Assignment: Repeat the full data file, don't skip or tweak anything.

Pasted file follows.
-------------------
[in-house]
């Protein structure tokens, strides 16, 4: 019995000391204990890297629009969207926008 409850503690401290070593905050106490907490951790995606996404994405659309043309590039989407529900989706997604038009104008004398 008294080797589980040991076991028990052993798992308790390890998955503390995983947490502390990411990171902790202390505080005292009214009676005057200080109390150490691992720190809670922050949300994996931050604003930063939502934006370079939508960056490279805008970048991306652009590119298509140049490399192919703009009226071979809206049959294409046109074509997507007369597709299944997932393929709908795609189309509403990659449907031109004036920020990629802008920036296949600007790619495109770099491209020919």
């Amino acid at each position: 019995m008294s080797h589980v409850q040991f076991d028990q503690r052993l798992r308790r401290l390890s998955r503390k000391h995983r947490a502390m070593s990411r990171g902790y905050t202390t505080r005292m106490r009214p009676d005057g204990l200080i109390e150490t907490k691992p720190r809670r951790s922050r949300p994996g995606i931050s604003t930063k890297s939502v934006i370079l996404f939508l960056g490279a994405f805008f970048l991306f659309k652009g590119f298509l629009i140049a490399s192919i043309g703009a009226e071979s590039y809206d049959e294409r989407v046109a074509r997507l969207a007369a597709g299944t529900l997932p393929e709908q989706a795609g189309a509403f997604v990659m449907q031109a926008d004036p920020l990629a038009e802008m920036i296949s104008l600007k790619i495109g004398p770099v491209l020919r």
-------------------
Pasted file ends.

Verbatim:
[in-house]
């Protein structure tokens, strides 16, 4: 019995000391204990890297629009969207926008 409850503690401290070593905050106490907490951790995606996404994405659309043309590039989407529900989706997604038009104008004398 008294080797589980040991076991028990052993798992308790390890998955503390995983947490502390990411990171902790202390505080005292009214009676005057200080109390150490691992720190809670922050949300994996931050604003930063939502934006370079939508960056490279805008970048991306652009590119298509140049490399192919703009009226071979809206049959294409046109074509997507007369597709299944997932393929709908795609189309509403990659449907031109004036920020990629802008920036296949600007790619495109770099491209020919």
């Amino acid at each position: 019995m008294s080797h589980v409850q040991f076991d028990q503690r052993l798992r308790r401290l390890s998955r503390k000391h995983r947490a502390m070593s990411r990171g902790y905050t202390t505080r005292m106490r009214p009676d005057g204990l200080i109390e150490t907490k691992p720190r809670r951790s922050r949300p994996g995606i931050s604003t930063k890297s939502v934006i370079l996404f939508l960056g490279a994405f805008f970048l991306f659309k652009g590119f298509l629009i140049a490399s192919i043309g703009a009226e071979s590039y809206d049959e294409r989407v046109a074509r997507l969207a007369a597709g299944t529900l997932p393929e709908q989706a795609g189309a509403f997604v990659m449907q031109a926008d004036p920020l990629a038009e802008m920036i296949s104008l600007k790619i495109g004398p770099v491209l020919r």